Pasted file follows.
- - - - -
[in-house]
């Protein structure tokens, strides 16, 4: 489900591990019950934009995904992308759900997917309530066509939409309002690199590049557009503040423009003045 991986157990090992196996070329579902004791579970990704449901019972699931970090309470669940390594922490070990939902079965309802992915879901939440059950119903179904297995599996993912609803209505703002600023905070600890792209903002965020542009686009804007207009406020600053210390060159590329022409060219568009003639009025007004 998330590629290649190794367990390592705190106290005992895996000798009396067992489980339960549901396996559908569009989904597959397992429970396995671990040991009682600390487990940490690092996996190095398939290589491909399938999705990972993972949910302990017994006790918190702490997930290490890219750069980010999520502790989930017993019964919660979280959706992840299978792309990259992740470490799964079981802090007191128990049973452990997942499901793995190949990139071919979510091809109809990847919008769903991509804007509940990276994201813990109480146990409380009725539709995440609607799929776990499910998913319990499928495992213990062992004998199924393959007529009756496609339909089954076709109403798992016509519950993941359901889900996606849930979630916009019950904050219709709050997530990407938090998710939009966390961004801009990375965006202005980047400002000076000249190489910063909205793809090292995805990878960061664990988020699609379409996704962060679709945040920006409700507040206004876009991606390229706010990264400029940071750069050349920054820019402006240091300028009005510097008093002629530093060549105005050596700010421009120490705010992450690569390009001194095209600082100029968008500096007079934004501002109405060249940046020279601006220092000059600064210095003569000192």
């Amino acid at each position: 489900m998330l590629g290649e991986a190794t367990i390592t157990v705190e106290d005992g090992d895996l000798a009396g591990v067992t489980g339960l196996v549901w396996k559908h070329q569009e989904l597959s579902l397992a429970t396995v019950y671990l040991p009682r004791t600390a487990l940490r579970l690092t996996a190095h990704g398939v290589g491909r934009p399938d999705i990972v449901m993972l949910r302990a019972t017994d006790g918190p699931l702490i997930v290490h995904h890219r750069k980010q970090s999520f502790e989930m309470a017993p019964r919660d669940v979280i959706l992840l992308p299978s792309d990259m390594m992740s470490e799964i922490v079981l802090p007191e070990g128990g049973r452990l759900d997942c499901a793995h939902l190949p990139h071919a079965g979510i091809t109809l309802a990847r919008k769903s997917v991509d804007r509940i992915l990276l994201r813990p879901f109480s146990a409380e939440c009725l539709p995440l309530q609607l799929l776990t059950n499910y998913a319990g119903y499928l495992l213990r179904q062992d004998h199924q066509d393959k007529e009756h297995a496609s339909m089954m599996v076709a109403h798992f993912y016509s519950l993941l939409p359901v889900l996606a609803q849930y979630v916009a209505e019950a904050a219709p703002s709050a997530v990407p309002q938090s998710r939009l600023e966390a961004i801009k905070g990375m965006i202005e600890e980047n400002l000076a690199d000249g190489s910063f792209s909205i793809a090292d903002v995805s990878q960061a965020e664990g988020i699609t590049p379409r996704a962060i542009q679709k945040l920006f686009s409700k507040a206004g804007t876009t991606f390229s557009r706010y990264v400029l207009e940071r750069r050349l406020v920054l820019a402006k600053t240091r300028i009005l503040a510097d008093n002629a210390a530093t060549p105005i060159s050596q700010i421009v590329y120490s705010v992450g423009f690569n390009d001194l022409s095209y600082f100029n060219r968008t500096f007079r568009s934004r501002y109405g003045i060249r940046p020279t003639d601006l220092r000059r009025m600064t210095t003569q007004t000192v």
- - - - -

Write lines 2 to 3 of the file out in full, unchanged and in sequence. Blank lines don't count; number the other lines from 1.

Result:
């Protein structure tokens, strides 16, 4: 489900591990019950934009995904992308759900997917309530066509939409309002690199590049557009503040423009003045 991986157990090992196996070329579902004791579970990704449901019972699931970090309470669940390594922490070990939902079965309802992915879901939440059950119903179904297995599996993912609803209505703002600023905070600890792209903002965020542009686009804007207009406020600053210390060159590329022409060219568009003639009025007004 998330590629290649190794367990390592705190106290005992895996000798009396067992489980339960549901396996559908569009989904597959397992429970396995671990040991009682600390487990940490690092996996190095398939290589491909399938999705990972993972949910302990017994006790918190702490997930290490890219750069980010999520502790989930017993019964919660979280959706992840299978792309990259992740470490799964079981802090007191128990049973452990997942499901793995190949990139071919979510091809109809990847919008769903991509804007509940990276994201813990109480146990409380009725539709995440609607799929776990499910998913319990499928495992213990062992004998199924393959007529009756496609339909089954076709109403798992016509519950993941359901889900996606849930979630916009019950904050219709709050997530990407938090998710939009966390961004801009990375965006202005980047400002000076000249190489910063909205793809090292995805990878960061664990988020699609379409996704962060679709945040920006409700507040206004876009991606390229706010990264400029940071750069050349920054820019402006240091300028009005510097008093002629530093060549105005050596700010421009120490705010992450690569390009001194095209600082100029968008500096007079934004501002109405060249940046020279601006220092000059600064210095003569000192």
């Amino acid at each position: 489900m998330l590629g290649e991986a190794t367990i390592t157990v705190e106290d005992g090992d895996l000798a009396g591990v067992t489980g339960l196996v549901w396996k559908h070329q569009e989904l597959s579902l397992a429970t396995v019950y671990l040991p009682r004791t600390a487990l940490r579970l690092t996996a190095h990704g398939v290589g491909r934009p399938d999705i990972v449901m993972l949910r302990a019972t017994d006790g918190p699931l702490i997930v290490h995904h890219r750069k980010q970090s999520f502790e989930m309470a017993p019964r919660d669940v979280i959706l992840l992308p299978s792309d990259m390594m992740s470490e799964i922490v079981l802090p007191e070990g128990g049973r452990l759900d997942c499901a793995h939902l190949p990139h071919a079965g979510i091809t109809l309802a990847r919008k769903s997917v991509d804007r509940i992915l990276l994201r813990p879901f109480s146990a409380e939440c009725l539709p995440l309530q609607l799929l776990t059950n499910y998913a319990g119903y499928l495992l213990r179904q062992d004998h199924q066509d393959k007529e009756h297995a496609s339909m089954m599996v076709a109403h798992f993912y016509s519950l993941l939409p359901v889900l996606a609803q849930y979630v916009a209505e019950a904050a219709p703002s709050a997530v990407p309002q938090s998710r939009l600023e966390a961004i801009k905070g990375m965006i202005e600890e980047n400002l000076a690199d000249g190489s910063f792209s909205i793809a090292d903002v995805s990878q960061a965020e664990g988020i699609t590049p379409r996704a962060i542009q679709k945040l920006f686009s409700k507040a206004g804007t876009t991606f390229s557009r706010y990264v400029l207009e940071r750069r050349l406020v920054l820019a402006k600053t240091r300028i009005l503040a510097d008093n002629a210390a530093t060549p105005i060159s050596q700010i421009v590329y120490s705010v992450g423009f690569n390009d001194l022409s095209y600082f100029n060219r968008t500096f007079r568009s934004r501002y109405g003045i060249r940046p020279t003639d601006l220092r000059r009025m600064t210095t003569q007004t000192v």